Once more into the breach...an attempt to understand (not judge) throttle vs. mid-drive torque sensing -

jaizon

Active Member
I do not want to start a throttle/no throttle war. I just want to understand how torque sensing works in the following example.
I am stopped at the bottom of a steep hill with my torque sensing mid drive. I push on the pedal. What happens? Thanks you for bearing with me on this.
 

J.R.

Well-Known Member
I am stopped at the bottom of a steep hill with my torque sensing mid drive. I push on the pedal. What happens?
Most torque sensing bikes offer assist the instant you press on the pedals. And if you have it set to the highest PAS setting you'll get all the assist the bike can offer. Just like a throttle. Many cadence sensing bikes require the cranks to spin prior to getting assist to kick in. That's why a throttle can be helpful on cadence sensing bikes.
 

rich c

Well-Known Member
If you are in a gear that allows you to move like you would on a traditional bike, the hard effort on the pedal instantly senses the effort and tells the controller to allow maximum electrical current to go to the motor and you ride up the hill. On a Bosch, it's a smooth transition and it's no different than starting out on the flat.
 

jaizon

Active Member
If you are in a gear that allows you to move like you would on a traditional bike, the hard effort on the pedal instantly senses the effort and tells the controller to allow maximum electrical current to go to the motor and you ride up the hill. On a Bosch, it's a smooth transition and it's no different than starting out on the flat.

If you are in a gear that allows you to move like you would on a traditional bike, the hard effort on the pedal instantly senses the effort and tells the controller to allow maximum electrical current to go to the motor and you ride up the hill. On a Bosch, it's a smooth transition and it's no different than starting out on the flat.

And the bike picks up the speed necessary to keep stability?
 

Cowlitz

Well-Known Member
I have both. My mid drive bike is shifted into a low gear to start in, the assist is set to a level depending on how fast I want to get going, or if I am starting up a hill--more power or down a hill--less power. It helps even more if the pedal you will push is UP. Yes, the bike picks up speed, and how quickly it does depends on what assist level you have it in.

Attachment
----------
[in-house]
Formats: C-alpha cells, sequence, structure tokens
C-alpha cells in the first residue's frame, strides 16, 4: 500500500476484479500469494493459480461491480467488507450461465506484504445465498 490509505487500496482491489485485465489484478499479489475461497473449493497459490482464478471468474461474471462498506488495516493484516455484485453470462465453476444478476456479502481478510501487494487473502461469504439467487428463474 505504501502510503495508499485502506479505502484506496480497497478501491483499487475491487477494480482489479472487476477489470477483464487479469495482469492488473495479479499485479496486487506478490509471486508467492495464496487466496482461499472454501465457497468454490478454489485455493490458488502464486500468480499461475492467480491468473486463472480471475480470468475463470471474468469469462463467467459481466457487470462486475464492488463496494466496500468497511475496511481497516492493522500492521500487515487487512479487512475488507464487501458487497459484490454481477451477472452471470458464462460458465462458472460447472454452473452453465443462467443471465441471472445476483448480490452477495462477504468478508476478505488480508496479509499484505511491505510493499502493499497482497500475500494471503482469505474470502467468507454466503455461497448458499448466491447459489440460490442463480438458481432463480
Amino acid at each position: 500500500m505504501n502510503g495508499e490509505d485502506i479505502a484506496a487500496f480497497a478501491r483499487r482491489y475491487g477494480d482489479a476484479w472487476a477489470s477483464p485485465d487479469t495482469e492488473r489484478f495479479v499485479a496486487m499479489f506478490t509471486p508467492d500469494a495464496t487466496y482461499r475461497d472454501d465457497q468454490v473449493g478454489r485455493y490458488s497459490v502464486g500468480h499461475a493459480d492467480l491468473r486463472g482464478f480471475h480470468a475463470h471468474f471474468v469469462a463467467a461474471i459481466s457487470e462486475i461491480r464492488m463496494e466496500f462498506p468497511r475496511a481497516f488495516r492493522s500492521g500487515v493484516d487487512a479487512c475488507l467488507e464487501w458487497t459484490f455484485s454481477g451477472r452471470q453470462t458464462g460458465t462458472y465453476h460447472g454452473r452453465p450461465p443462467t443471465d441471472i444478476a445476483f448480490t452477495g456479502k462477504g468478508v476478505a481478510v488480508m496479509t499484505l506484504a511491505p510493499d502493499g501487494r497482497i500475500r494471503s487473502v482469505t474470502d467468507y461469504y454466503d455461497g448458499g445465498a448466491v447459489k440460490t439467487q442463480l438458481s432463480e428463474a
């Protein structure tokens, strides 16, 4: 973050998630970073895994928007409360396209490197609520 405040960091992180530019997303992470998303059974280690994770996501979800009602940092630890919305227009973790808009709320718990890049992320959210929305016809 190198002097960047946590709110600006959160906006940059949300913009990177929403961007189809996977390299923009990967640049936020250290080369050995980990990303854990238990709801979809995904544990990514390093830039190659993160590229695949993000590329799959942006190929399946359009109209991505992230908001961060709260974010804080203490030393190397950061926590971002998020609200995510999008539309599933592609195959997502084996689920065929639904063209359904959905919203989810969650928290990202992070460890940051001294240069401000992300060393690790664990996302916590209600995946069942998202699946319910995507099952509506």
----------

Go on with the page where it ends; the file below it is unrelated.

This was hard for me to learn. I was spoiled by having a bike with a throttle.
 

JRA

Well-Known Member
A friend of mine who doesn't have his own eBike but has had access to a Bosch equipped eBike that he has used alot has been riding my new TSDZ2 bike several times now. The other day on a ride he mentioned that he had ridden the other bike and really missed the throttle feature that I had shown him how to use from a standing start effectively. Otherwise he had no further input....

But as mentioned either way you have to be in a low gear for starting out as you would on a regular bike.
 

Cowlitz

Well-Known Member
I just went on a ride with a friend. She had a throttle, I did not. She was definitely quicker in taking off from stops.
 

Sierratim

Well-Known Member
Region
USA
City
Nevada City, CA & Paradise Valley, AZ
I just went on a ride with a friend. She had a throttle, I did not. She was definitely quicker in taking off from stops.
Did the bikes have comparable motor setups; i.e. both hub motors of similar ratings?
 

AHicks

Well-Known Member
Region
USA
City
Snow Bird - Summer S.E. Michigan, Winter Gulf Coast North Central Fl.
Taking off from a stop-
Re: throttle. With quality firmware (yes there is junk available), you can use just enough power, just long enough to get you moving and get your balance, then the cadense sensor and PAS level settings take over as soon as you start pedaling. Throttle can be forgotten 4-6' from the point the tires start rolling.

Torques sensor requires you to push down on the pedal, before you have your balance, and hopefully you're in the right gear with the right amount of assist set. Fine for younguns and those with current riding experience. Maybe not so much for older folks (like me!) that may have lack of experience, strength, and/or balance issues.

My thoughts anyway, FWIW. -Al
 

jaizon

Active Member
Taking off from a stop-
Re: throttle. With quality firmware (yes there is junk available), you can use just enough power, just long enough to get you moving and get your balance, then the cadense sensor and PAS level settings take over as soon as you start pedaling. Throttle can be forgotten 4-6' from the point the tires start rolling.